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Troopers warn of security concerns with self-storage facilities amid recent crime outbreak

 Alaska State Troopers are encouraging the public to be aware of potential risks with self-storage facilities. (John Dougherty/KTVF)
Alaska State Troopers are encouraging the public to be aware of potential risks with self-storage facilities. (John Dougherty/KTVF) (KTVF)
Published: Jan. 31, 2020 at 5:04 PM AKST
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Alaska State Troopers (AST) are encouraging the public to be aware of potential risks with self-storage facilities.

In the last three months between 10 and 15 individual units have been broken into at multiple storage facilities around Fairbanks, resulting in nearly $500,000 worth of property being stolen. In one case over $300,000 in precious metals were taken from a unit.

AST Sergeant Brian Zeisel says that in one instance thieves gained entry into a storage unit, and then knocked down the walls in between units to access to multiple additional units.

One of the reported problems with storage facilities is that some of them are not staffed, have poor security systems, and low quality cameras -- making it hard for law enforcement to develop suspects.

Zeisel said troopers suspect that not all the incidents are linked and they do have some suspects. He said that sometimes troopers do not find out about a theft until days after it has happened, making it harder to find suspects. He encourages people to check their units every few days to make sure they are still secure, and also not to store anything that is too valuable in the units.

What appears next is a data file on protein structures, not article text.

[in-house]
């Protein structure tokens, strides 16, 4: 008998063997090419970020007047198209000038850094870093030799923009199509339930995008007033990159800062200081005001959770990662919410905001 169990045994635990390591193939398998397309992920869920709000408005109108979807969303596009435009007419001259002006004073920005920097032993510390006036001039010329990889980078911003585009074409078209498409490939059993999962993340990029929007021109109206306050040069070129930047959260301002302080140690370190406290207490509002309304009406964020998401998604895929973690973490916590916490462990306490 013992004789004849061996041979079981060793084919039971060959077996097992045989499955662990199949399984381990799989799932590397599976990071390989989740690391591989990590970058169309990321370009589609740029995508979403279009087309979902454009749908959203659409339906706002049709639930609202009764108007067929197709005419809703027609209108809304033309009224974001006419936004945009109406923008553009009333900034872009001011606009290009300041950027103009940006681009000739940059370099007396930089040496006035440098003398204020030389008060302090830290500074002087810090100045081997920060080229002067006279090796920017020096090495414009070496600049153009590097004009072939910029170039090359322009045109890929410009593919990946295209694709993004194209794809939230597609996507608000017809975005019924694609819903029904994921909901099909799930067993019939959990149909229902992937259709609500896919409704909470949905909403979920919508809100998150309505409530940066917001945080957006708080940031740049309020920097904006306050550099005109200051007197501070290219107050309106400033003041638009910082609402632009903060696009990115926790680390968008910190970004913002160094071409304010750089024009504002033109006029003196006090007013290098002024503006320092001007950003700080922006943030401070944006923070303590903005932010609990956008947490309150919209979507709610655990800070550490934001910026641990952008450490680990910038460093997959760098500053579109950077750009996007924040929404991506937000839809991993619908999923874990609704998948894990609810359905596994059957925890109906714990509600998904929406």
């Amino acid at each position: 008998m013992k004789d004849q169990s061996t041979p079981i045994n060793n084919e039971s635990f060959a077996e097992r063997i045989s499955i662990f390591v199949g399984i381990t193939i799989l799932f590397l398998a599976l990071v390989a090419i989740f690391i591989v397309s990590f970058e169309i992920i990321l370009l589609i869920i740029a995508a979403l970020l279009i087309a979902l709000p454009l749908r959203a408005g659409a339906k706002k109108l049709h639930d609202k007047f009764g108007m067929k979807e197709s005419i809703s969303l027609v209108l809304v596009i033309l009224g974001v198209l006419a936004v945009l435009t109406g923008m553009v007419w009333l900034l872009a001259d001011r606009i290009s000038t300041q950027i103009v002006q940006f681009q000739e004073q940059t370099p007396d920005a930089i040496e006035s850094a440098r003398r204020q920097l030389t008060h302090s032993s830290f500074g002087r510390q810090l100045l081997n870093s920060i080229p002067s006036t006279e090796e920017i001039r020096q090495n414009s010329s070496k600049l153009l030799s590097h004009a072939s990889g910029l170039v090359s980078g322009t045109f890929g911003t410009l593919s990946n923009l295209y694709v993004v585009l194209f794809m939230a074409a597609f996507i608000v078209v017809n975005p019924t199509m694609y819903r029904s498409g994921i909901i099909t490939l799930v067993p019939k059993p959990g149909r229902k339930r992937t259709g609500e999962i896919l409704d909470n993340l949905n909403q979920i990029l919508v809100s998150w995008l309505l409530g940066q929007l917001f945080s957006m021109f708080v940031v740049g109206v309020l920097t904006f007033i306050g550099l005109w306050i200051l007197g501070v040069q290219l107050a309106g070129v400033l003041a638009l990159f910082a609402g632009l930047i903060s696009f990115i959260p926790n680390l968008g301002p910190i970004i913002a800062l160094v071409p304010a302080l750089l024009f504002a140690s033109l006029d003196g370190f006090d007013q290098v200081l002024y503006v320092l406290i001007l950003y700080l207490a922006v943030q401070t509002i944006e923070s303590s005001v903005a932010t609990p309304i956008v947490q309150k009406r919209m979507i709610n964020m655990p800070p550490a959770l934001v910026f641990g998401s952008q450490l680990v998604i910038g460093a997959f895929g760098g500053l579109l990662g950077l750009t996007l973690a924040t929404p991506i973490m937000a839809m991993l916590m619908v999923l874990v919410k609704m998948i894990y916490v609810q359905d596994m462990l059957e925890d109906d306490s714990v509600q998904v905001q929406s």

He also said to check with the company and find out what type of security they have before deciding where to store your goods.

Additionally, the sergeant had a tip for helping troopers locate any items that are stolen. "We want to see folks actually document their items, the serial numbers of the items, or mark your items. We have had people engrave their initials in the items, and that is helpful in identifying items that have been taken,” Zeisel said. He also added that people can take photographs of their belonging on their phones which can also help troopers.

One last thing that Zeisel recommended was to report any suspicious activity people see to law enforcement.

Copyright 2020 KTVF. All rights reserved.

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